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Moral realism

DOI
10.4324/9780415249126-L059-1
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DOI: 10.4324/9780415249126-L059-1
Version: v1,  Published online: 1998
Retrieved October 19, 2019, from https://www.rep.routledge.com/articles/thematic/moral-realism/v-1

2. Arguments for realism, and an outline of its history

Corresponding to the three elements of realism, there are three things commonly urged by realists in favour of their position. In different ways, they all suggest that we should take seriously the way things initially appear to us. Realists try to hold that things are as they appear, despite noncognitivist arguments that they cannot possibly be. This is sometimes called ‘the appeal to phenomenology’.

First, realists claim that moral thought appears to have its own subject matter, distinct from science and all natural inquiry. Second, they argue that moral judgment appears to be an attempt to determine a matter of fact that is independent of any beliefs we might have about it; the fact is one thing, and what we think about it another. Third, realists hold that moral judgment presents itself to the judger as risky and fallible. When facing a difficult choice, especially, we have a sense of thin ice; we know that, with the best will in the world, the view we come to may be wrong. Only the second two of these three claims may properly be termed ‘phenomenological’.

Most moral theorists have been realists, from Plato and Aristotle through Price and Hutcheson to Sidgwick and Mill, and then, in the twentieth century, to Moore and the intuitionist tradition (see Intuitionism in ethics). It is the opposition to realism that needs to be documented. Here the patron saint of noncognitivism is Hume, whose work flowered, though altered in many respects, in the noncognitivist tradition of Stevenson, Ayer and Hare (see Emotivism). Leading contemporary noncognitivists are Blackburn and Gibbard.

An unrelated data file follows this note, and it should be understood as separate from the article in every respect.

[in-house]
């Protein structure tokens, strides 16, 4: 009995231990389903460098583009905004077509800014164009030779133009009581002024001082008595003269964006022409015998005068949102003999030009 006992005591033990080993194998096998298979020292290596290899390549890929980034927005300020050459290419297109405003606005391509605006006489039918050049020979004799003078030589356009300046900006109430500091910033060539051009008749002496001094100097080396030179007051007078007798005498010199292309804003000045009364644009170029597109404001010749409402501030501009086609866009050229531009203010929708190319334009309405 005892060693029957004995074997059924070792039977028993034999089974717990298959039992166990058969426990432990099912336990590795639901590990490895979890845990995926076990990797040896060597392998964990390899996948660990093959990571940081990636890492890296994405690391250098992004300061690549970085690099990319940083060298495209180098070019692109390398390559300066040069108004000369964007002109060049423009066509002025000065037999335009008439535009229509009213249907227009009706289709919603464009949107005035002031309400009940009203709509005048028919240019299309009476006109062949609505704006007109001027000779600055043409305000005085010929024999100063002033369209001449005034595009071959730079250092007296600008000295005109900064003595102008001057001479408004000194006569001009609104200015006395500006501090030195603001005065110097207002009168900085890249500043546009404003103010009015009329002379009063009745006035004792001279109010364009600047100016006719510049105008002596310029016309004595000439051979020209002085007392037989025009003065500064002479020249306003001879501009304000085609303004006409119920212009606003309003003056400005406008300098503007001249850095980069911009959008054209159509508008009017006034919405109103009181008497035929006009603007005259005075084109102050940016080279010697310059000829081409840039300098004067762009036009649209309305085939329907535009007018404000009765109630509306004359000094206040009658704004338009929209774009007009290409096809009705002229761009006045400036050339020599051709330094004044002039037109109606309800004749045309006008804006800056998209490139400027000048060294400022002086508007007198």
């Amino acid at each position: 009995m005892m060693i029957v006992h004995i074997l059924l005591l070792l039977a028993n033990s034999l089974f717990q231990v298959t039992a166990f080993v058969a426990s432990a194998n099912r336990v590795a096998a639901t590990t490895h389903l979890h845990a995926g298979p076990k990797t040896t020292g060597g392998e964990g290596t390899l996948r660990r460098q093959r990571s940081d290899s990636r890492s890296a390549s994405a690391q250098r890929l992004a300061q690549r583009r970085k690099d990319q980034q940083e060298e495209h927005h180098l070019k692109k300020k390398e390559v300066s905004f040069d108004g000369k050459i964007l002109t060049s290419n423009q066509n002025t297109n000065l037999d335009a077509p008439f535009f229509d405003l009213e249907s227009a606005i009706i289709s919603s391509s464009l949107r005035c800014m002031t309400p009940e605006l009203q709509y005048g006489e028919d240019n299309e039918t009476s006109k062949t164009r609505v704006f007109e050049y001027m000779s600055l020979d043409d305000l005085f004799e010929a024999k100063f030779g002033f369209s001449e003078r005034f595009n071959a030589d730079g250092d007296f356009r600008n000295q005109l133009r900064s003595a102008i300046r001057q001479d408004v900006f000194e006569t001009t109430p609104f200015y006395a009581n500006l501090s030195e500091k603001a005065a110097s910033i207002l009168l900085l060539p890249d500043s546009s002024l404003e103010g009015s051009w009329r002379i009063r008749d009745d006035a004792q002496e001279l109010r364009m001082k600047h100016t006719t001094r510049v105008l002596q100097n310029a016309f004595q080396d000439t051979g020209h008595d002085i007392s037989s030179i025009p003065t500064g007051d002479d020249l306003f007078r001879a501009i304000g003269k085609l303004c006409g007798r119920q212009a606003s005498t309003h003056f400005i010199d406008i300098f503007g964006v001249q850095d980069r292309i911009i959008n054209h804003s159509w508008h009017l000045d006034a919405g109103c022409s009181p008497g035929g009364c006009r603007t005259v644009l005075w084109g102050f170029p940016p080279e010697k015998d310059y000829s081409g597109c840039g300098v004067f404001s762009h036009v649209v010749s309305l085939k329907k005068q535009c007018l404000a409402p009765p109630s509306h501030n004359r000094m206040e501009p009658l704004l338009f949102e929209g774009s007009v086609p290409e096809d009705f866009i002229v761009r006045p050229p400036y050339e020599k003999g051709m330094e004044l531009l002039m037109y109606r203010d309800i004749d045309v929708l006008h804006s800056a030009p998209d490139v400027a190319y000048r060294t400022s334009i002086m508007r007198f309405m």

Advances in the philosophy of language, philosophy of mind and philosophy of science in the 1960s and 1970s persuaded many that the noncognitivist arguments against realism, which had dominated the intellectual scene since 1930, were less powerful than they had appeared (see Analytic ethics §2). Two quite distinct forms of moral realism emerged, American and British. (This means only that most proponents of the first form are American, and most proponents of the second are British.) In the next two sections, the differences between these two positions will be charted in three areas: metaphysics, epistemology and theory of motivation.

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Citing this article:
Dancy, Jonathan. Arguments for realism, and an outline of its history. Moral realism, 1998, doi:10.4324/9780415249126-L059-1. Routledge Encyclopedia of Philosophy, Taylor and Francis, https://www.rep.routledge.com/articles/thematic/moral-realism/v-1/sections/arguments-for-realism-and-an-outline-of-its-history.
Copyright © 1998-2019 Routledge.

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